Self-Supervised Generalisation with Meta Auxiliary Learning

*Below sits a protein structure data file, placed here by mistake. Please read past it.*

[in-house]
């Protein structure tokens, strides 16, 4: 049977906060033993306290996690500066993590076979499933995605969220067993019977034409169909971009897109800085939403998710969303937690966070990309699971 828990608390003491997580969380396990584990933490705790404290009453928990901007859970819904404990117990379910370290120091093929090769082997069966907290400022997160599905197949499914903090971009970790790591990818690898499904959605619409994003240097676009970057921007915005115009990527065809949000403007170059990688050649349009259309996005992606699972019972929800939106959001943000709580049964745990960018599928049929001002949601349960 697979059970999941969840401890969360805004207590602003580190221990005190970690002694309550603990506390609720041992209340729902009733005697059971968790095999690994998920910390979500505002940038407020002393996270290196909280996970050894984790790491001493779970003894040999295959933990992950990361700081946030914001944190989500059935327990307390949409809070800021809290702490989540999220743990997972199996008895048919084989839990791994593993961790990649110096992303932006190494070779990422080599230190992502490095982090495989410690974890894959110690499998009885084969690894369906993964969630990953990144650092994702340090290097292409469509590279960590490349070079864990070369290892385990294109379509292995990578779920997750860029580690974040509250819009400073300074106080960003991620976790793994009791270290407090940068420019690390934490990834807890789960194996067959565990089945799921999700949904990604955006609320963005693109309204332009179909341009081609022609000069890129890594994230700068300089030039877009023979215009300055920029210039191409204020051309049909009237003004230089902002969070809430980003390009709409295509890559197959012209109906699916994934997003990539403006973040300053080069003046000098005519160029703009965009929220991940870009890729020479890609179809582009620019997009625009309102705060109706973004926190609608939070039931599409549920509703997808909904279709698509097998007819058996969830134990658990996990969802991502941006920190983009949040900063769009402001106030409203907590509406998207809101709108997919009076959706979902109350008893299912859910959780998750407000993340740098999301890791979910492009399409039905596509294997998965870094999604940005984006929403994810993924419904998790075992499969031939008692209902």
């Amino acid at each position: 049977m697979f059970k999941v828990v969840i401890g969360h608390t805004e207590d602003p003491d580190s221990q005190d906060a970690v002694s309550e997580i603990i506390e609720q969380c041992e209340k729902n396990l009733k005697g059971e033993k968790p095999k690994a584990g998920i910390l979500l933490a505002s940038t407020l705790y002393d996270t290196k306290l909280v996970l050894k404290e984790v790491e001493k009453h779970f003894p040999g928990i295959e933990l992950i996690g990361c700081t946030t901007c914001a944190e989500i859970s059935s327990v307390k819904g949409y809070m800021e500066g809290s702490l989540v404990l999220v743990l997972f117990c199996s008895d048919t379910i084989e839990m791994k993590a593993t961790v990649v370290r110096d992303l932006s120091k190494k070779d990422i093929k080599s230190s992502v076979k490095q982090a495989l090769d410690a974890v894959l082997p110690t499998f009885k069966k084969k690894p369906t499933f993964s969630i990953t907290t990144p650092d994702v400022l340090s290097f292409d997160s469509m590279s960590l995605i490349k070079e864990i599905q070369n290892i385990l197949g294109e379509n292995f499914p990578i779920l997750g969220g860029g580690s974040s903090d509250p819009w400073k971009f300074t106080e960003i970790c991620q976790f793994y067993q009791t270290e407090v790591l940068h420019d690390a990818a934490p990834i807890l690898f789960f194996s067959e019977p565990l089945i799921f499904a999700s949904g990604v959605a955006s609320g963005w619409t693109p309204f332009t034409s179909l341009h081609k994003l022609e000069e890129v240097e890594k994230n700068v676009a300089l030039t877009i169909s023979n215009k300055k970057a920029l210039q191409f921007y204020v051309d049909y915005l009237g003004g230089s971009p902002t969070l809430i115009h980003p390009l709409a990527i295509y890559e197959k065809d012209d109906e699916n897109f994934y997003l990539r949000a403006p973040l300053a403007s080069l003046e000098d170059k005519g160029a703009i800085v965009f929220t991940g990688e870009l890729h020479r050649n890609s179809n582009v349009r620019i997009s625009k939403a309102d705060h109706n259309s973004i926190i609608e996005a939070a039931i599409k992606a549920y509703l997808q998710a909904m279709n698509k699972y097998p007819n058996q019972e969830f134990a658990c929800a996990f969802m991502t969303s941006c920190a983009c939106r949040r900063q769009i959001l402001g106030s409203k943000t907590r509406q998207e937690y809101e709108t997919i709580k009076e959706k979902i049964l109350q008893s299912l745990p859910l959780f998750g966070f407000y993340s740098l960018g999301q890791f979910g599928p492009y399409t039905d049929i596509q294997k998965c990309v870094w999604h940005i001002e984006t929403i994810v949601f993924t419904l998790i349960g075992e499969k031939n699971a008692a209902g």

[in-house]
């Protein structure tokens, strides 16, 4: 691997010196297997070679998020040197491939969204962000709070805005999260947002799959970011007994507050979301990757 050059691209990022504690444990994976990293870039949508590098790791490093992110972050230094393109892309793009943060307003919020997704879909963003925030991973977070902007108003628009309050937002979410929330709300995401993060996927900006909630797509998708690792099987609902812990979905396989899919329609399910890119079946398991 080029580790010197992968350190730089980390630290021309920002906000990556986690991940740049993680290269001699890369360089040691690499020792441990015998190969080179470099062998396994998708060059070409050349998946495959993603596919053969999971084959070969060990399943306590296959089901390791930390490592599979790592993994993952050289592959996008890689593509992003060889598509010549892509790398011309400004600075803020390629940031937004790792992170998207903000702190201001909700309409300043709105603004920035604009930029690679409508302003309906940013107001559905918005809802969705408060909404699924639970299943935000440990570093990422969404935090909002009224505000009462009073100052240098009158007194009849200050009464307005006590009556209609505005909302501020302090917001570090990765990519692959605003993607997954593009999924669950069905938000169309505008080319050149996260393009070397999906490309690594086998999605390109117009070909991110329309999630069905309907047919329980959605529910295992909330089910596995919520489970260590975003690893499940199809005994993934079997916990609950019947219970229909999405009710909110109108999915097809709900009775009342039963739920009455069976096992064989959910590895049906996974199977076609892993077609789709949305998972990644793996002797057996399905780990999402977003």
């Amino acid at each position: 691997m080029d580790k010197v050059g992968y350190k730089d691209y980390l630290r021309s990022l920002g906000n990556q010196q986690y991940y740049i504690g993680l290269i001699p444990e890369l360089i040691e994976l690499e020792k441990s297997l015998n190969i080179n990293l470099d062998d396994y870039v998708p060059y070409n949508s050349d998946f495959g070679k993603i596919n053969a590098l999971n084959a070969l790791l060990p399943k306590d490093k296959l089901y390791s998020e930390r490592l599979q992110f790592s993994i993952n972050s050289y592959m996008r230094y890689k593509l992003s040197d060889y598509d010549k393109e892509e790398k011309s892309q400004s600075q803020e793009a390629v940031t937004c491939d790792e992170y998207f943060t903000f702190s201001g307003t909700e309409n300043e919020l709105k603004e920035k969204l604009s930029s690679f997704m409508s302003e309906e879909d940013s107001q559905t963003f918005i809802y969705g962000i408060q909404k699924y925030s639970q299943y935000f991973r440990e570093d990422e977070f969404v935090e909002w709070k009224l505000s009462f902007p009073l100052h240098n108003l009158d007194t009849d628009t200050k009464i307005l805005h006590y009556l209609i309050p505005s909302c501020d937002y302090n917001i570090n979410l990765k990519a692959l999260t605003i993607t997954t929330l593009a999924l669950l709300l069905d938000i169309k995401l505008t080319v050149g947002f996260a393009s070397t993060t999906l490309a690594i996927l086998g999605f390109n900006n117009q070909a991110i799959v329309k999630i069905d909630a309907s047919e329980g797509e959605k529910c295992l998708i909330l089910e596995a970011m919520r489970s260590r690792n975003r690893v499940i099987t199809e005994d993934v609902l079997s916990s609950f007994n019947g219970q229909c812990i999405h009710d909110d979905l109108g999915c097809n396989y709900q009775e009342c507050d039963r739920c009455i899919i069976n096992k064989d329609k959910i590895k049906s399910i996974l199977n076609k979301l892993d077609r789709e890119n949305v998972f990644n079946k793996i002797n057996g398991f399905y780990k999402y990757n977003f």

Learning with auxiliary tasks can improve the ability of a primary task to generalise. However, this comes at the cost of manually labelling auxiliary data. We propose a new method which automatically learns appropriate labels for an auxiliary task, such that any supervised learning task can be improved without requiring access to any further data. The approach is to train two neural networks: a label-generation network to predict the auxiliary labels, and a multi-task network to train the primary task alongside the auxiliary task. The loss for the label-generation network incorporates the loss of the multi-task network, and so this interaction between the two networks can be seen as a form of meta learning with a double gradient. We show that our proposed method, Meta AuXiliary Learning (MAXL), outperforms single-task learning on 7 image datasets, without requiring any additional data. We also show that MAXL outperforms several other baselines for generating auxiliary labels, and is even competitive when compared with human-defined auxiliary labels. The self-supervised nature of our method leads to a promising new direction towards automated generalisation. Source code can be found at

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